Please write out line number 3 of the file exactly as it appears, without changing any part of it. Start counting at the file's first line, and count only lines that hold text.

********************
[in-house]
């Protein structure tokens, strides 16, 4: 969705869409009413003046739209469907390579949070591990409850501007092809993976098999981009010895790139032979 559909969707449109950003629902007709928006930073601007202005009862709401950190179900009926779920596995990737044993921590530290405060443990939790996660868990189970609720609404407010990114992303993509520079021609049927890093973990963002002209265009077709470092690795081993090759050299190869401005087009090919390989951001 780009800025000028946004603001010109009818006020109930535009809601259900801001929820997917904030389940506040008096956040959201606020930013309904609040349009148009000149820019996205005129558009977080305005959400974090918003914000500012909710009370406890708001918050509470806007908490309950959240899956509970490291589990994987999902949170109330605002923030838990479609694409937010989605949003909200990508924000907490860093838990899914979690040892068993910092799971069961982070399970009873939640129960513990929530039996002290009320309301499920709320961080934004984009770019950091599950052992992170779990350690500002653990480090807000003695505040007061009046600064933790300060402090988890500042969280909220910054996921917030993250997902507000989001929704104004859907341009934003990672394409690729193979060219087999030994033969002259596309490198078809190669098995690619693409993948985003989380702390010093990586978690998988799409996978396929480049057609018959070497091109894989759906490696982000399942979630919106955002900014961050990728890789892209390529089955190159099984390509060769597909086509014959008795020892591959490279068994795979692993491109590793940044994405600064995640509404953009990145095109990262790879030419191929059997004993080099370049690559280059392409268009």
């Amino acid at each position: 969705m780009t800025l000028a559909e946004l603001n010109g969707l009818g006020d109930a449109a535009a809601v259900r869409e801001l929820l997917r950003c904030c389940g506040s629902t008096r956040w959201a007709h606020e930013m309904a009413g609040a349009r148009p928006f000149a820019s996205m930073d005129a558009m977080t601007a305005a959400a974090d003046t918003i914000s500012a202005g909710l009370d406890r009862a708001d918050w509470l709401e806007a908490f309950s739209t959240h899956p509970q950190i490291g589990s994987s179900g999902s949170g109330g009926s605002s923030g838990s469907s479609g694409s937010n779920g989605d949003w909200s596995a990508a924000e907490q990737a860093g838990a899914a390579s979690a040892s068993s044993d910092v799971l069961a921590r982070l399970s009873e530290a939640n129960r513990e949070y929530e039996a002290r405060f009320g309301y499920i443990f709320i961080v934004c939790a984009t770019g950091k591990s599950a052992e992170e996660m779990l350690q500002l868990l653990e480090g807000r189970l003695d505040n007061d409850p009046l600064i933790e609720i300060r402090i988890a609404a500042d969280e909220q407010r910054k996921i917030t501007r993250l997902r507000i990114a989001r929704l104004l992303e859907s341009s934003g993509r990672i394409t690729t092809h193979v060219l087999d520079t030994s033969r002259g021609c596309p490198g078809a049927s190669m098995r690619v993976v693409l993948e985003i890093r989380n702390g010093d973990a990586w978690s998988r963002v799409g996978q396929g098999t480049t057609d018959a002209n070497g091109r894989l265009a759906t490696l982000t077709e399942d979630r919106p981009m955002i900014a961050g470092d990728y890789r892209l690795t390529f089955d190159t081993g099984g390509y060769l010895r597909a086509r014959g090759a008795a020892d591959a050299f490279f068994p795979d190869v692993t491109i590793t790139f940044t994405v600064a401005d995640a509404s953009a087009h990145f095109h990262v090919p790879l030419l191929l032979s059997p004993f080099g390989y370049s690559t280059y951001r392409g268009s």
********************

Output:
């Amino acid at each position: 969705m780009t800025l000028a559909e946004l603001n010109g969707l009818g006020d109930a449109a535009a809601v259900r869409e801001l929820l997917r950003c904030c389940g506040s629902t008096r956040w959201a007709h606020e930013m309904a009413g609040a349009r148009p928006f000149a820019s996205m930073d005129a558009m977080t601007a305005a959400a974090d003046t918003i914000s500012a202005g909710l009370d406890r009862a708001d918050w509470l709401e806007a908490f309950s739209t959240h899956p509970q950190i490291g589990s994987s179900g999902s949170g109330g009926s605002s923030g838990s469907s479609g694409s937010n779920g989605d949003w909200s596995a990508a924000e907490q990737a860093g838990a899914a390579s979690a040892s068993s044993d910092v799971l069961a921590r982070l399970s009873e530290a939640n129960r513990e949070y929530e039996a002290r405060f009320g309301y499920i443990f709320i961080v934004c939790a984009t770019g950091k591990s599950a052992e992170e996660m779990l350690q500002l868990l653990e480090g807000r189970l003695d505040n007061d409850p009046l600064i933790e609720i300060r402090i988890a609404a500042d969280e909220q407010r910054k996921i917030t501007r993250l997902r507000i990114a989001r929704l104004l992303e859907s341009s934003g993509r990672i394409t690729t092809h193979v060219l087999d520079t030994s033969r002259g021609c596309p490198g078809a049927s190669m098995r690619v993976v693409l993948e985003i890093r989380n702390g010093d973990a990586w978690s998988r963002v799409g996978q396929g098999t480049t057609d018959a002209n070497g091109r894989l265009a759906t490696l982000t077709e399942d979630r919106p981009m955002i900014a961050g470092d990728y890789r892209l690795t390529f089955d190159t081993g099984g390509y060769l010895r597909a086509r014959g090759a008795a020892d591959a050299f490279f068994p795979d190869v692993t491109i590793t790139f940044t994405v600064a401005d995640a509404s953009a087009h990145f095109h990262v090919p790879l030419l191929l032979s059997p004993f080099g390989y370049s690559t280059y951001r392409g268009s």